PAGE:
If we track the history of storytelling back to its roots, or maybe even a bit before the roots, really we see a lot of mythology around the world that all seems to do the same thing. Really, our ancestors in the earliest eras of storytelling all seemed to “create” the idea of a story out of some pretty identical and essential ingredients:

A character has flaws. They seek a physical goal of some kind. They have to adapt their personal flaws to achieve this goal. And they thus return home having changed.

Notice I do not say “they get the goal.” That doesn’t always happen. Sometimes it’s about the road taken. Also notice I do not say “they defeat their flaws.” THAT is the crux of atonement.

In the mythological sense, when people started telling stories simply out of a desire to figure out how mankind ticks, oftentimes the view of mankind is that we all have some sort of moral (hurting others) and psychological flaw (hurting ourselves). And thus the real goal of these characters would be “atoning with the acknowledgment of needing personal growth or being a mortal person.” Journeying into their own faults to tackle them head on, because, well, the goal requires it. For example, you never hear a story about a guy who is bad at math having to beat an English test.

It’s always important that a character has to face (not necessarily change) their own inward demons in order to achieve their goal. This is why in even action films, you still ideally have someone like John McClane from Die Hard dealing with a rocky marriage and being a lackluster husband… as opposed to just dealing with some terrorists and glass on the floor. In story structure, there are a lot of different names for this, but I like to think of it this way: In the timeline of a story, the person is a master of their own comfort zone. They go to unfamiliar territory, which also lands them in a situation where they have to deal with unfamiliar territory internally. And afterwards they emerge changed in some respect. That, to me, is a story at its most simplest qualifications. Everything else can mostly be creative license, unique, and completely customized.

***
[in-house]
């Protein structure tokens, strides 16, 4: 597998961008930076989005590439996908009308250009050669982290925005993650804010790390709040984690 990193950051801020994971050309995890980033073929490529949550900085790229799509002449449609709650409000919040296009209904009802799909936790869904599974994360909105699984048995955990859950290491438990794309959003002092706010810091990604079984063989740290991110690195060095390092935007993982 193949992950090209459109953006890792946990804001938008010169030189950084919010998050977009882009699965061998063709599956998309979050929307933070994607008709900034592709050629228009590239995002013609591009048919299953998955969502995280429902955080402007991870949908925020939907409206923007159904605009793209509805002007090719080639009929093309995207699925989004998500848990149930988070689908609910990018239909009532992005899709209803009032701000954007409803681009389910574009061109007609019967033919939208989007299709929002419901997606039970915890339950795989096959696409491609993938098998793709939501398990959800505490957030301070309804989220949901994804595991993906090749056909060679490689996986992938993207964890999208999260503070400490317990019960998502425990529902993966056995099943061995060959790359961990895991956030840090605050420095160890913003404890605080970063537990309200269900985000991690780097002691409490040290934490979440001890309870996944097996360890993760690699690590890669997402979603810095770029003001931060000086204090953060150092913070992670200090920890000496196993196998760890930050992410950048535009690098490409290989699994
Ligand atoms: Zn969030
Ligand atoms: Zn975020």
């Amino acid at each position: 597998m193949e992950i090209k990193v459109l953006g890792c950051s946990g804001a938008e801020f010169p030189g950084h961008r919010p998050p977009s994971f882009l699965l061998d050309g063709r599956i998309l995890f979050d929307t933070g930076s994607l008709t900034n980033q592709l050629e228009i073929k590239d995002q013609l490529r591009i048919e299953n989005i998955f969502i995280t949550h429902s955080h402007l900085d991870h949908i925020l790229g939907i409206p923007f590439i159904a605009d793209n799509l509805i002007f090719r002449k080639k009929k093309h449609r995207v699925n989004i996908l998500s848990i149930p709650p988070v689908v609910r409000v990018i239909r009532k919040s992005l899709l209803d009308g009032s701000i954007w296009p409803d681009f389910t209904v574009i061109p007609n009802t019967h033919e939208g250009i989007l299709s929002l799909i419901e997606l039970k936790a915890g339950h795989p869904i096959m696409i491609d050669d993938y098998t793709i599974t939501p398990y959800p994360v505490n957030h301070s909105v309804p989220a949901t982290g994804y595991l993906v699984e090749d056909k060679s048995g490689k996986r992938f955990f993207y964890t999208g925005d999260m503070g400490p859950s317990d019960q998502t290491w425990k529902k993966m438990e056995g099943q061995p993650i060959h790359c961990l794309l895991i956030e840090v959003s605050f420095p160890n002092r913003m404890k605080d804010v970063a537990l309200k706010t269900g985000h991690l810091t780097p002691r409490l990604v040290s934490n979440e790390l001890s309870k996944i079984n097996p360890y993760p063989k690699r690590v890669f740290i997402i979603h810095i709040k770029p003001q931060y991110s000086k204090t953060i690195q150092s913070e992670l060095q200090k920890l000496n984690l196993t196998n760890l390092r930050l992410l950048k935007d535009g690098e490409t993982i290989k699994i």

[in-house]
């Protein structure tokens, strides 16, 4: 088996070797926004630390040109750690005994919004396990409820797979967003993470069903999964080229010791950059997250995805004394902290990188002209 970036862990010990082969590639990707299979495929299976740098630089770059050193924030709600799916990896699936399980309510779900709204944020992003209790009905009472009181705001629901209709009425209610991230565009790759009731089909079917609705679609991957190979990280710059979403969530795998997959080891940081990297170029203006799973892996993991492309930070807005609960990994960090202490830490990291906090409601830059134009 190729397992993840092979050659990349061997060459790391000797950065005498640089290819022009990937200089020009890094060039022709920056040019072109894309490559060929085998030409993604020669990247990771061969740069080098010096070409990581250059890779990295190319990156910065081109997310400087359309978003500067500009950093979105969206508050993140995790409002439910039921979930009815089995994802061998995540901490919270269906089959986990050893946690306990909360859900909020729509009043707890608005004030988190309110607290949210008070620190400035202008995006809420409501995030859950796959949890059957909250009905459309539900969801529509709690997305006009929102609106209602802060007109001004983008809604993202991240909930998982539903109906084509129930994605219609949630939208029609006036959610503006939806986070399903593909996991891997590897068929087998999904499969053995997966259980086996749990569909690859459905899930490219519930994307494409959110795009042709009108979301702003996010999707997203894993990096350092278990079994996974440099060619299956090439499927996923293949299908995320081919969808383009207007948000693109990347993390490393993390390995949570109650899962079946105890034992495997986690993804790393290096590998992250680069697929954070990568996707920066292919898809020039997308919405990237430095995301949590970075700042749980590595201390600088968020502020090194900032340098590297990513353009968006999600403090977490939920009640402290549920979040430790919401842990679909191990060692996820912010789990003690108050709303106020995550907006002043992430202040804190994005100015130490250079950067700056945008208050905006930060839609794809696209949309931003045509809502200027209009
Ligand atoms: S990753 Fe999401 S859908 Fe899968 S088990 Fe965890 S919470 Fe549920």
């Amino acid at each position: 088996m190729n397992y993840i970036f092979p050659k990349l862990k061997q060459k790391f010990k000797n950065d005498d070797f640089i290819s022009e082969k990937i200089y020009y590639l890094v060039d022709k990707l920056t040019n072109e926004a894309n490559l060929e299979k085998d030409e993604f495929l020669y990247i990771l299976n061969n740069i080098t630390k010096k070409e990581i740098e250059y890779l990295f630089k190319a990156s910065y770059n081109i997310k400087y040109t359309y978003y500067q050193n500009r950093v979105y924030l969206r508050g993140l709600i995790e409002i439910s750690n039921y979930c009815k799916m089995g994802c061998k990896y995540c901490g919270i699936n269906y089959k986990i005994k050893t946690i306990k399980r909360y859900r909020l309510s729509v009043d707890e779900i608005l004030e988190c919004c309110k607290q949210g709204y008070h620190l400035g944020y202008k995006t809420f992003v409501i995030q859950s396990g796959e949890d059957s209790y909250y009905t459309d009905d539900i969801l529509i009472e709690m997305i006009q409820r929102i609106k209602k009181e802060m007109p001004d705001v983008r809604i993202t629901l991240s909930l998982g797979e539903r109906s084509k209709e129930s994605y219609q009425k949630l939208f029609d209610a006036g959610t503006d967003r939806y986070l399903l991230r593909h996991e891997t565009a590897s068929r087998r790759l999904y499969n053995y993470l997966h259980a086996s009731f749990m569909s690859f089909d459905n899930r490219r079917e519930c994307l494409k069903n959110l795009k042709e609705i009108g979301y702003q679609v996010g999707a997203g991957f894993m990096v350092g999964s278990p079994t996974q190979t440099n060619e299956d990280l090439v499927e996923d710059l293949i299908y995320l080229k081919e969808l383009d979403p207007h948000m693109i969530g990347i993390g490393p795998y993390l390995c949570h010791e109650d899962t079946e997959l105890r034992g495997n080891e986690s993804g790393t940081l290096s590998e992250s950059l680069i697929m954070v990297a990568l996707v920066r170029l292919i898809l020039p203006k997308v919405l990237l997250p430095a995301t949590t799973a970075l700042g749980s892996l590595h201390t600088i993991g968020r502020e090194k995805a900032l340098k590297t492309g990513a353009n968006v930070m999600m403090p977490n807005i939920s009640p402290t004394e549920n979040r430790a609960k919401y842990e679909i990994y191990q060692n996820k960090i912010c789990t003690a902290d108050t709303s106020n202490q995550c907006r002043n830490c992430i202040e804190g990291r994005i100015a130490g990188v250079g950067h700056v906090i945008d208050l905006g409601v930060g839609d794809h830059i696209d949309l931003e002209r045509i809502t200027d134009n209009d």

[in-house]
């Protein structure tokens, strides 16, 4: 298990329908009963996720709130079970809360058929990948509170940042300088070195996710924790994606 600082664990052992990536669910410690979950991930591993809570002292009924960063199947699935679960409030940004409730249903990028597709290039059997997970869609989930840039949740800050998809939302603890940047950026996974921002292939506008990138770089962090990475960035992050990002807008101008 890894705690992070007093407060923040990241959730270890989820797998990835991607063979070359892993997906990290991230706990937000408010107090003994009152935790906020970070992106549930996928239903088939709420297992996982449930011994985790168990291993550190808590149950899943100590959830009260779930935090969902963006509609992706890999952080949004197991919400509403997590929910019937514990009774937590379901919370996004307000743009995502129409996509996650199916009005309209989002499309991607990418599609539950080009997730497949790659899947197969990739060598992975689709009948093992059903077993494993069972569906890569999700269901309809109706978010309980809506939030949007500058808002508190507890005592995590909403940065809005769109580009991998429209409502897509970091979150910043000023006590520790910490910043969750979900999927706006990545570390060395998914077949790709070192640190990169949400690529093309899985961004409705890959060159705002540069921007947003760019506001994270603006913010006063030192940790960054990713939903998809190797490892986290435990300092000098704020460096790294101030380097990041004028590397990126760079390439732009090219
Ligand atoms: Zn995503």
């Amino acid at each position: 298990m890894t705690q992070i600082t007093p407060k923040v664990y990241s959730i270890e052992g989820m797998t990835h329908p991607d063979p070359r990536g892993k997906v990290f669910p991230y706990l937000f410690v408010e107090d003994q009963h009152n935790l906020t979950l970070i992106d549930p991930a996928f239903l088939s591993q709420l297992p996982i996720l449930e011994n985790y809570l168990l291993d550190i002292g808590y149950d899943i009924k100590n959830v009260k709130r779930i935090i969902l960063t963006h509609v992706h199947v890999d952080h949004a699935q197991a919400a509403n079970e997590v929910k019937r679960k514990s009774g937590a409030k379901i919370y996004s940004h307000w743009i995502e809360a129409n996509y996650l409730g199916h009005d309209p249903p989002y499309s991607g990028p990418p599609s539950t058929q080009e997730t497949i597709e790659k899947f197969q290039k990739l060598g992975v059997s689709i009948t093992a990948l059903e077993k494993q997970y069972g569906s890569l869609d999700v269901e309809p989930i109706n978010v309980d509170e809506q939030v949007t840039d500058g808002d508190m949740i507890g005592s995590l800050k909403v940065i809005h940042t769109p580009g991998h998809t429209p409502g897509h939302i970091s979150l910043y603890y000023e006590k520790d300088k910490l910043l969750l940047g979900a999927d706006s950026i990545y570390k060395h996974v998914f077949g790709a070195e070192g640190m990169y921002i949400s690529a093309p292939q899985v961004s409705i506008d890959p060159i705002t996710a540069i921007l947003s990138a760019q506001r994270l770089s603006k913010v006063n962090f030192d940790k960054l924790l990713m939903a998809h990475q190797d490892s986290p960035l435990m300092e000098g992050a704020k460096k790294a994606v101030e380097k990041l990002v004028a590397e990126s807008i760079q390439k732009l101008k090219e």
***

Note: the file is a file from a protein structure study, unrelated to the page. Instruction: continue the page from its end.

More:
When a person has to deal with those inward flaws, they are atoning with their own self-awareness and growing, even if they just embrace their flaws. It is allowable in our own sensibilities for a character to go after a goal, deal with something internal, come to a new realization about themselves, and then return from their adventure WITHOUT whatever they first set out for. That can happen. In fact, it happens in real life all the time, in your OWN adventures. People can walk away from that story feeling that it was relatable and somehow still worthwhile. However, you are far less likely to walk away from this story feeling just as fulfilled: A person goes and DOES get their goal, but never actually changes, adapts, or learns anything.

Because of that, stories actually have more to do with kind of a Carl Jung-ified version of “atonement.” The definition has been muddled to serve modern people. Really, it’s kind of like this:

Modern definition of atonement: “reparation for a wrong or injury.”
Classical definition of atonement (which services writing stories more): “Facing an internal flaw.”

In the ancient most distilled version of atonement, the “wrong or injury” of the human race (literally EVERY person) is not having the ability to naturally be self-actualized and deal with their own internal flaws at face value until a trauma happens. We “atone” with ourselves by just facing that.

Wooh. Okay. So Return of the Jedi? Remember that film? Let’s get back to it.

So atonement is based on a character dealing in one way or another with their flaws. So what are Vader’s flaws?

I believe if we have to distill all 6 movies of Anakin down to one essential flaw, it is his lack of faith in the universe. That guy has no father. He has a mother who he was unable to save. Just when he is about to get a wife, he gets nightmares about her dying. Rather than trust in the ways of the Jedi, Anakin is lured by temptations about power and immortality. In the same way that someone gambles out of desperation, Anakin begins making horrible decisions in a real attempt to eventually just be “above it all”– almost like omnipotent– where he has enough power in the galaxy where he can overthrow his new master, the Emperor, and finally protect his family and those he cares about.

Anakin’s real atonement is finally being shocked into looking at his flaws (above) and realizing this is the wrong path. It takes his son showing complete willpower and faith in HIM, Anakin, to make him suddenly relinquish his leash on this path he set out on.

So while Anakin’s story may be one of redemption (or more probably a story about his redemption in the eyes of his son), it definitely is a story of atonement.

I personally believe that Star Wars in 1977, outlined as different stories, is one of our species best attempts at distilling a story of “atonement” into its most palpable and broadest pieces of media. It reaches kids, women, men, all ethnicities, as a story of atonement with its most mythological and original ingredients. From that tree I believe you can easily branch it out into a story of redemption. But at its most singular celled level, it is a story about humankind being able to identify their own internal struggles and atone with the “veil” of our own behavior.


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Jason Ward (EIC)